The dugout faces must be completely enclosed with netting or protective material all the way up to the roof line. This is for the player protection from foul balls, thrown equipment, thrown balls anything that could cause an injury entering the dugout.
I don't know that there been that many cases of injury, but there must've been something that precipitated this move and rules and move like this are not normally preventive their reactionary. I don't know what did it for my guess is there is one. Baseball and softball players are known for hanging on the dugout fence, being over it, even being outside of it and having to duck out of the way of balls flying in there.
I'm an umpire and have seen it along with being a coach for over 40 years so I don't know that it's a bad rule. The question I have for your comments is should all dugouts be protected from the ball getting into that dugout whether it be baseball, softball, no matter what the league.
I may be dating myself but I can remember dugouts that were ground-level and had no protection in front it was like sitting on a bench in a shed watching the games. Then the normal progression was to put up fences about 3 to 4 foot high to protect, then bring down lips from the top of the dugout have become standard. Now is this the evolution of dugout protection that's the question? Agree or disagree
If you are good enough, college coaches will find you
This is an age-old adage that is often heard throughout the recruiting process and is both out-dated and incorrect. These words are often spoken by an older coach who wishes to dismiss any thoughts by the student-athlete or parent that they should market themselves to institutions by sending out their information. The fact is that this statement is true if you are one of the top 100 players in the country, have already received a great deal of accolades by your sophomore year, and most likely already have several scholarship offers in hand. This is simply not true for most college baseball prospects outside of the top 100. The only way they will know about you for sure is if you send them your profile and express your interest in them. Recruiting is now a global process and despite your skills or success in high school, it is extremely easy to be overlooked by college coaches who have thousands of athletes to scout and hundreds of potential venue’s to scout them at. College coaches don’t read your local town paper and they probably don’t attend your games and only the top 1% of high school athletes are truly discovered. Your performance on the field or court will go a long way toward determining whether or not you get a scholarship offer. You need to be getting results that place you near the top of your competition if you want to get noticed. However, there are other factors which will determine whether or not you get an offer including; grades, character, work ethic, coach-ability, etc. Market yourself with truth, determination, follow up, and stay after it.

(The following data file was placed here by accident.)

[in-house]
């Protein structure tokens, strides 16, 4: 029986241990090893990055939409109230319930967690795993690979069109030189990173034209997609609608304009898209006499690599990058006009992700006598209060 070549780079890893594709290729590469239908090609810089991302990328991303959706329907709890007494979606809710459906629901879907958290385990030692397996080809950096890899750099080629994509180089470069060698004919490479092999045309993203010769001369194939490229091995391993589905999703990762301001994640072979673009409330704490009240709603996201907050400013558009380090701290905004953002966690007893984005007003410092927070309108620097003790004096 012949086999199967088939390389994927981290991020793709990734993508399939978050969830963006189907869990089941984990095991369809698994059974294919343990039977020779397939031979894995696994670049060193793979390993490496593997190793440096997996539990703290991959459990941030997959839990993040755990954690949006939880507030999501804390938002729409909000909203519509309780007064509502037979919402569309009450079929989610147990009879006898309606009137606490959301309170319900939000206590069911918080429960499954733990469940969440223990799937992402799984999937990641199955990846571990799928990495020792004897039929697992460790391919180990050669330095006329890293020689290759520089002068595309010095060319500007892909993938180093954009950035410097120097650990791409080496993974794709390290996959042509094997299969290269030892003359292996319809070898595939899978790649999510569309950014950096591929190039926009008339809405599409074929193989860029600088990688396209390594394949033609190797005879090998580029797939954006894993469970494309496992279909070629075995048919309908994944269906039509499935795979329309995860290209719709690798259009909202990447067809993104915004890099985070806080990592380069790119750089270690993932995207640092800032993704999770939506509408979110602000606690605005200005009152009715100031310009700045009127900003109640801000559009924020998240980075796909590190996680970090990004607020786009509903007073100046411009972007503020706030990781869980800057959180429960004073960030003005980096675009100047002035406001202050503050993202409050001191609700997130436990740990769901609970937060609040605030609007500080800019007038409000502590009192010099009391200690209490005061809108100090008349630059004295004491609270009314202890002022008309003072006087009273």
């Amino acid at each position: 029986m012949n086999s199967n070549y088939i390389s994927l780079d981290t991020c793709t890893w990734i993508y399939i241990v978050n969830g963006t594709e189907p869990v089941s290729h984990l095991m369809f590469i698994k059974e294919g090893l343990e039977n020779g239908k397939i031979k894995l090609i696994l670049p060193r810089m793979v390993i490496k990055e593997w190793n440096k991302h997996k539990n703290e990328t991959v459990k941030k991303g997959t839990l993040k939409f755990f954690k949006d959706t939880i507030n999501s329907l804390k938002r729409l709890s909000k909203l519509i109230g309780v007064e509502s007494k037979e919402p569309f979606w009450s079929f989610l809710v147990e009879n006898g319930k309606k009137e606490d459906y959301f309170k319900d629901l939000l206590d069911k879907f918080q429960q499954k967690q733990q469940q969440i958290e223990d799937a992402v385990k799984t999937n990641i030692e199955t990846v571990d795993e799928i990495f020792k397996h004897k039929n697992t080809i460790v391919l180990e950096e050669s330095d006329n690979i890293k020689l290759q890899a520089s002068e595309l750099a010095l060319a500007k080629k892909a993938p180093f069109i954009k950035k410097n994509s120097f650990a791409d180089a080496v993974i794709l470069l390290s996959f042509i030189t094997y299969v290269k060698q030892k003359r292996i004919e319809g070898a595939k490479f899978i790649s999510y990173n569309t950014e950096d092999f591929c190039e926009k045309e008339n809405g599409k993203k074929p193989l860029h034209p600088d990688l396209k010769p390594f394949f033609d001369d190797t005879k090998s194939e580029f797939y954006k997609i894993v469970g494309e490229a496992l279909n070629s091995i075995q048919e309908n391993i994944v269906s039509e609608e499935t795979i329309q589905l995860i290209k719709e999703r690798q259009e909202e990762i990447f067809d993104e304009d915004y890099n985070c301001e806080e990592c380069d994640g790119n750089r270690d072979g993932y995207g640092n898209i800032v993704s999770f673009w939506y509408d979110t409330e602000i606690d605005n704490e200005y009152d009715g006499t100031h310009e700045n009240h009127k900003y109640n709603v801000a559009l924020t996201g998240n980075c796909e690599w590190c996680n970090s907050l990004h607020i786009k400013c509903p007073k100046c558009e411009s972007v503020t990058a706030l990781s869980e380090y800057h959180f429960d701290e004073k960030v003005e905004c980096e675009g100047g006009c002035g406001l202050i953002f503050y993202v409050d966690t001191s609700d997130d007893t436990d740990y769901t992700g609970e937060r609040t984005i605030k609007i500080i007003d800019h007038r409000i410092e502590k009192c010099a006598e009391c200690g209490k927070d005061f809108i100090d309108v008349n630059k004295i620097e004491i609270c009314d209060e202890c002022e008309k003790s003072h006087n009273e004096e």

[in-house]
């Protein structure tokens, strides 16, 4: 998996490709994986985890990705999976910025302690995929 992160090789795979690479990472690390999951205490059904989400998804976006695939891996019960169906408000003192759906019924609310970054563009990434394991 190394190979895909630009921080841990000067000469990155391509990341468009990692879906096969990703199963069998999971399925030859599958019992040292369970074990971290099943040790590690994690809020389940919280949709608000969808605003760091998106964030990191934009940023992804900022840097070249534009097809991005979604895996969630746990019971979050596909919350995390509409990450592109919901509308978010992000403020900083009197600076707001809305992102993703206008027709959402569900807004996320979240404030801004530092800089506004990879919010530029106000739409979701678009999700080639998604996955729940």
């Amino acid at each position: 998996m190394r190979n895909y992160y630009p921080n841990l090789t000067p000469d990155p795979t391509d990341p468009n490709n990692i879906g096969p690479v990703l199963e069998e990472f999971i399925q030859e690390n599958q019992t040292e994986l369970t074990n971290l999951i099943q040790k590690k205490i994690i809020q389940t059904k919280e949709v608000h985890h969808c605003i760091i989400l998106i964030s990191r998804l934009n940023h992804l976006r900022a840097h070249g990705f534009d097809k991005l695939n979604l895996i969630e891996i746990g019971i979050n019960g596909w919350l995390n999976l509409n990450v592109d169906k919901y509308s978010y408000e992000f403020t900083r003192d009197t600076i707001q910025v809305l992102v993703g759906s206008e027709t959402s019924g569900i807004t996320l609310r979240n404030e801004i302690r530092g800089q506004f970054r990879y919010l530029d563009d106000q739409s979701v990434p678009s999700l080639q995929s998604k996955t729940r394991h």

We are a new team and not all that good, how do I create a positive atmosphere and keep the players motivated and enjoying the game as they play.
The biggest deal here is that you don't worry and you make a huge deal out of the score not being important. What is important is each accomplishment is what you celebrate and just like hitting the ball and running or picking it up and throwing. Your letter indicates that your worrying about motivation, when in truth just playing to be all the motivation they need not sure hundred percent what you mean by motivation. But little kids like that normally just love to play, let them play in different positions and set goals that you know they're going to accomplish. Just like this past Sunday we had three goals--- for six out of the 12 players to hit the ball, to make one out in the field, and scored one run and we were able to do that because of the way the league is built - inning consists of three outs, seven runs, or batting through the order when we change. We know that were going to accomplish almost every one of these and this week we will have a little different set of goals, but that's what were you tell them are going to try to do and have fun. Then after the game we will make comment immediately away from the parents. So is just you and the coaches and the players talking to each other about what you got accomplished today and how much fun it was. Make no mistake about it all you're doing is creating organized play with this age group you're not creating baseball players you're creating social skills, fun, and organizational aspects that they will need to work with. But winning and losing is the last thing that needs to be even brought up.